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Govt’s land policy failing most vulnerable: report

Govt’s land policy failing most vulnerable: report

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Chab Bunleang, 49, who lives along rail lines in the north of Phnom Penh in a home she said she has owned for two decades, belongs to one of 23 households facing eviction. Three families have agreed to government compensation since last week.

VULNERABLE communities are still being subjected to land-tenure insecurity and forced displacement despite a seven-year, multimillion-dollar effort to reform the land sector, according to a report to be released today.

The report, produced by a coalition of local and international housing rights groups, says the donor-funded US$38.4 million Land Management and Administration Project (LMAP) has failed the country’s poor by “entrenching inequality”, signalling a potentially dark future for land rights in Cambodia.

LMAP was established in 2002 with funding from international donors including the World Bank with a goal of establishing an “efficient and transparent land administration system” within five years.

The 81-page report acknowledges that the project has notched up some significant achievements, including issuing legal titles for more than 1 million pieces of land nationwide, but it argues that sporadic successes have been overshadowed by an increase in forced evictions and the project’s failure to protect those most vulnerable to exploitation.

“Despite significant successes in some areas, LMAP is not improving tenure security for segments of Cambodian society that are most vulnerable to displacement,” the report states.

“Vulnerable groups that have legitimate claims to land are routinely and arbitrarily denied access to land-titling and dispute-resolution mechanisms, which undermines the project’s aim of reducing poverty and promoting social stability.”

A key defect identified by the report is the fact that LMAP’s land-titling system has excluded areas that are “likely to be disputed” or of “unclear status”, cutting tens of thousands of families off from access to land titles under the Kingdom’s 2001 Land Law.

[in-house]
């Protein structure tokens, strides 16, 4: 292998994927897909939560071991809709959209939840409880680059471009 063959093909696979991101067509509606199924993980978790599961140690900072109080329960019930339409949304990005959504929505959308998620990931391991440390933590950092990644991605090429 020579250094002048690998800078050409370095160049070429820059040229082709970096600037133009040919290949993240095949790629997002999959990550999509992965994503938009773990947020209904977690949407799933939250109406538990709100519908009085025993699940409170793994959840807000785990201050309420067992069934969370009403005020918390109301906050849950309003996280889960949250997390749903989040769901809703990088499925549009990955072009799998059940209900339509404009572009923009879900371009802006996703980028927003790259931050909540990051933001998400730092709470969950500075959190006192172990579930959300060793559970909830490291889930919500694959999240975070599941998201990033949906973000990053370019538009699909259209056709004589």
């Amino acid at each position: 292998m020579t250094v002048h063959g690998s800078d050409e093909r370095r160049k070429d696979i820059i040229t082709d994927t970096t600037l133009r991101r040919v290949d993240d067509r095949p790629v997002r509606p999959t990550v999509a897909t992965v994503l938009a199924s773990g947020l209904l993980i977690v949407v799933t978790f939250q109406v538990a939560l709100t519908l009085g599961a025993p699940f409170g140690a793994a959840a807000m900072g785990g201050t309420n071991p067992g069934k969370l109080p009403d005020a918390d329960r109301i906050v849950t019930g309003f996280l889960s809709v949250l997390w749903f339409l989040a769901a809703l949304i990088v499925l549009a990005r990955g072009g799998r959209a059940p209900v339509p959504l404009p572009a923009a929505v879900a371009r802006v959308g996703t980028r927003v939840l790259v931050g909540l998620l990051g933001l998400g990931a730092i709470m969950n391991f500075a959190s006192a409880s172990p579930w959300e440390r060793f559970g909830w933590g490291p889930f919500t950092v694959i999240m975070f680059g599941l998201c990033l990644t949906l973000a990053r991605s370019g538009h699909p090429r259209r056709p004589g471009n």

The area around Phnom Penh’s Boeung Kak lake, where more than 4,000 families have been unable to apply for land titles because the lake lies in a “development zone”, is cited as a key example. It also expresses concerns for the protection of indigenous land rights and argues that LMAP’s land-dispute resolution mechanism has failed to create a “fairly accessible, efficient and impartial” means of resolving conflicts.

“If the system continues to exclude vulnerable groups, the benefits of the programme will be overshadowed by the harms,” said David Pred, country director of international rights group Bridges Across Borders, which contributed to the report.

“The experience of LMAP has demonstrated that many of the intended benefits of titling do not materialise in the absence of the rule of law and functioning dispute-resolution mechanisms to protect people’s rights.”

Yeng Virak, executive director of the Community Legal Education Centre, said LMAP’s land-registration drive had made significant achievements, but that the project is restricted by the “rigidity” of its design and implementation.

Particularly, he said, the fact that LMAP’s land-titling programme is not carried out in at-risk areas means that many strong legal claims – including those from Phnom Penh’s

Boeung Kak, Group 78 and Dey Krahorm areas – had not been rewarded with land titles.

“[The] existing legal instruments are sufficient,” he said. “Their possession rights should be recognised and respected.”

Land Management Minister Im Chhun Lim could not be reached for comment Sunday, but Phnom Penh Deputy Governor Mann Chhoeun rejected the contents of the report, saying dispute-resolution mechanisms at district and provincial levels had been successfully enforced by governors.

“Both bodies have helped balance the work so that it is better and … responds to the people’s need more effectively. This is [an example of]
good governance,” he told the Post.

Rights groups on Sunday expressed fears the successor programmes to LMAP – the Land Administration Sub-Sector Programme and Land Management Sub-Sector Programme – will do little to improve the situation.

“We hope to see both development partners and the government do a better job of fulfilling their responsibilities under the successor programmes,” said Natalie Bugalski, a legal officer from the Centre of Housing Rights and Evictions, which also contributed to the report.
Pred said the success of future programmes relied on more than the good intentions of one or two stakeholders.

“The most serious problems that we document in the report are beyond the capacity of LMAP and the Ministry of Land to address, and require better interministerial cooperation and political will that has so far been sorely lacking,” he said.

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